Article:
HI Todd, Thank you for the analysis!
Pls see my comments with XiaoNing.
发件人: Todd Lipcon [mailto:t...@cloudera.com]
发送时间: 2018年3月13日 23:43
主题: Re: Follow-up for "Kudu cluster performance cannot grow up with machines
On Mon, Mar 12, 2018 at 7:08 PM, 张晓宁
To your and Brock’s questions, my answers are as below.
What client are you using to benchmark? You might also be bound by the client
My Answer: we are using many force testing machines to test the highest TPS on
kudu. Our testing client should have enough ability.
But, specifically, what client? Is it something you build directly using the
Java client? The C++ client? How many threads are you using? Which flush mode
are you using to write? What buffer sizes are you using?
XiaoNing: We are using Java client. The test will increase thread number as the
testing is going on, generally the peak point is reached with around 500
threads. We are using manual flushing. We were using the default automatic
flushing mode at the beginning but we did not get a good performance with that
moded. For the “buffer sizes”, we are using 10K. Since our batch size is 100,
for each flush, we have 100 * 200 = 20K bytes. Do you have any good advice on
I'd verify that the new nodes are assigned tablets? Along with considering an
increase the number of partitions on the table being tested.
My Answer: Yes, with machines added each time, I created a new table for
testing so that tablets can be assigned to new machines. For the partition
strategy, I am using 2-level partitions: the first level is a range partition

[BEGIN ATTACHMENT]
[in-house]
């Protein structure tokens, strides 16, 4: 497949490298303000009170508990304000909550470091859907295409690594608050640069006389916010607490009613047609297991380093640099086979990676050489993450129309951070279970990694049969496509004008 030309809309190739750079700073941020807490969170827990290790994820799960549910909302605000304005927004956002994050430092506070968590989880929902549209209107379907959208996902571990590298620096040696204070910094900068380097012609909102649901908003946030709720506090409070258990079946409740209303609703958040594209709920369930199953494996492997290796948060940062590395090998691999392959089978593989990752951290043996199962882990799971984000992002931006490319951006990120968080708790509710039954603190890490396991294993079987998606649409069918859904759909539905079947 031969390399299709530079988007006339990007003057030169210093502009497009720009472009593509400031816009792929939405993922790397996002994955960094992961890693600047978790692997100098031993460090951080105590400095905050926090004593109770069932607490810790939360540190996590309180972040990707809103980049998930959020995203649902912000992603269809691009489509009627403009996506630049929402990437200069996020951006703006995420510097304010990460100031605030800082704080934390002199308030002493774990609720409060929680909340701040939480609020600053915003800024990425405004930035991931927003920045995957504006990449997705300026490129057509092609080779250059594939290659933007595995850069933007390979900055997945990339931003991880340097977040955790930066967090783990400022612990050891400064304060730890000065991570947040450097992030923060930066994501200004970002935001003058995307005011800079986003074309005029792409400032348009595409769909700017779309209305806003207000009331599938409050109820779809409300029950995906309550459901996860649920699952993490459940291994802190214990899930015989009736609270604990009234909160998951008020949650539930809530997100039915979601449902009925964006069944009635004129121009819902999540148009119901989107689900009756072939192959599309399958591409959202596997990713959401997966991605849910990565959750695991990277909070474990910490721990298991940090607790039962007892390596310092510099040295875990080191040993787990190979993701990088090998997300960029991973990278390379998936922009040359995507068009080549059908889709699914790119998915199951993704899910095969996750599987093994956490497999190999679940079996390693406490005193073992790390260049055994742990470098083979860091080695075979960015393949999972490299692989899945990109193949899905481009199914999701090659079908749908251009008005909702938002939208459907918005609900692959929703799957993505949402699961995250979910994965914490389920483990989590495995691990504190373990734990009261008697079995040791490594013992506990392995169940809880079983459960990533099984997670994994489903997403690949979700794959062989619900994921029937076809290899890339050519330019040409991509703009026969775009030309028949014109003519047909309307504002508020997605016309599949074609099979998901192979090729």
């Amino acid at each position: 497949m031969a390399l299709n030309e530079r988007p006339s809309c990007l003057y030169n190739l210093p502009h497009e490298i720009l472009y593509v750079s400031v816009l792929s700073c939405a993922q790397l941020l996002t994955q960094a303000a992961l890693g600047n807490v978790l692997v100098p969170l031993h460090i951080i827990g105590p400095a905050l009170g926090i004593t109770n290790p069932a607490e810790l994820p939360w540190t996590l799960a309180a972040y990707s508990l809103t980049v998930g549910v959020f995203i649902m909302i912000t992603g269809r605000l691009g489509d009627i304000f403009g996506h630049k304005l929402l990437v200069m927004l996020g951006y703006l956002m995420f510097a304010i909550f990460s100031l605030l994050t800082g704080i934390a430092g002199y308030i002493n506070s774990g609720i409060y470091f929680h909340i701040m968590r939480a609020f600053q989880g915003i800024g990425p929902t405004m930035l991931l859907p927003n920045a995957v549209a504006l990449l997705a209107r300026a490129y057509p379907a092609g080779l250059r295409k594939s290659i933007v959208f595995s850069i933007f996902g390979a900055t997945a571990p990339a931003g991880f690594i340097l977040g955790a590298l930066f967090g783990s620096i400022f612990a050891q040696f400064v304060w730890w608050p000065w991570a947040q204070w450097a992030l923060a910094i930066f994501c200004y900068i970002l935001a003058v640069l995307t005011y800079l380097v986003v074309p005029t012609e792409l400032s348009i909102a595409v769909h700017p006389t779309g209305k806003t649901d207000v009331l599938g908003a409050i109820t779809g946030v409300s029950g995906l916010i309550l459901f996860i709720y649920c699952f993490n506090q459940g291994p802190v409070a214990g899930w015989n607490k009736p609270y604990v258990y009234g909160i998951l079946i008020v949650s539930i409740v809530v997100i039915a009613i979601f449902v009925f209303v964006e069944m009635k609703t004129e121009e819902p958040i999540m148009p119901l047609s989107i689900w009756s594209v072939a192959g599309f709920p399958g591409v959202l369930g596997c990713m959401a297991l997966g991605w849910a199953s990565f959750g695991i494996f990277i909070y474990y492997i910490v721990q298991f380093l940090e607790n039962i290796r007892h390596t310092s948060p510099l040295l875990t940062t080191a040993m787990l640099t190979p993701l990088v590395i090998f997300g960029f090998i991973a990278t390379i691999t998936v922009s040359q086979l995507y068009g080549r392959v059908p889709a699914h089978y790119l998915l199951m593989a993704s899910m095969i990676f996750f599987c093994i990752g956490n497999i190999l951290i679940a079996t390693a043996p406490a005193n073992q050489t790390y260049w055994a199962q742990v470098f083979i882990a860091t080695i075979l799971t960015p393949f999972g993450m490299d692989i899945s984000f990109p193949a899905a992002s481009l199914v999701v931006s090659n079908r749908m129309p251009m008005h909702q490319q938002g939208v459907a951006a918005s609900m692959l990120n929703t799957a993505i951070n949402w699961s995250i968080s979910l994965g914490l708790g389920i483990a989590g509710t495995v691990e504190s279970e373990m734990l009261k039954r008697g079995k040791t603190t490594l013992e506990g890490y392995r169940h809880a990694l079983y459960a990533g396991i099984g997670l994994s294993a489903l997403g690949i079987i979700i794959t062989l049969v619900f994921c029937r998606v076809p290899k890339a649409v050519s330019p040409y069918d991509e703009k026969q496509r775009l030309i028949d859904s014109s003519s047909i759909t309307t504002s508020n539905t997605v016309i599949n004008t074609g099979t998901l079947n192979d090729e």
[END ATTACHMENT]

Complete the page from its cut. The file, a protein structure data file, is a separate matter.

by date(I use 3 partitions here, meaning 3-days data), and the second level is
a hash partition(I use 3, 6, and 9 respectively for the clusters with 3, 6, and
Did you delete the original table and wait some time before creating the new
table? Otherwise, you will see a skewed distribution where the new table will
have most of its replicas placed on the new empty machines. For example:
1) with 6 servers, create table with 18 partitions
-- it will evenly spread replicas on those 6 nodes (probably 9 each)
2) add 3 empty servers, create a new table with 27 partitions
-- the new table will probably have about 18 partitions on the new nodes and 3
on the existing nodes (6:1 skew)
3) same again
-- the new table will likely have most of its partitions on those 3 empty nodes
Of course with skew like that, you'll probably see that those new tables do not
perform well since most of the work would be on a smaller subset of nodes.
If you delete the tables in between the steps you should see a more even
XiaoNing: Yes, I always delete the old table before creating the new one. But
it seems the old data is not removed with table deletion, is that true? At the
very beginning, we were testing the 1-master-9-tserver, and we got the same
result, so I donot think the partition is a problem here. Anyway, I can do some
more tests again on it.
Another possibility that you may be hitting is that our buffering in the
clients is currently cluster-wide. In other words, each time you apply an
operation, it checks if the total buffer limit has been reached, and if it has,
it flushes the pending writes to all tablets. Only once all of those writes are
complete is the batch considered "completed", freeing up space for the next
batch of writes to be buffered. This means that, as the number of tablets and
tablet servers grow, the completion time for the batch is increasingly
dominated by the high-percentile latencies of the writes rather than the
average, causing per-client throughput to drop.
XiaoNing: As mentioned above, we are using 10K as the client buffer size and
each of our batch data size is 20K. Do you think this will impact the
performance? As the tablet servers added to cluster, the flush time will
increase as well, right? In your benchmark testing, how many hosts are you
using for a cluster?
This is tracked by KUDU-1693. I believe there was another JIRA somewhere
related as well, but can't seem to find it. Unfortunately fixing it is not
straightforward, though would have good impact for these cases where a single
writer is fanning out to tens or hundreds of tablets.
Software Engineer, Cloudera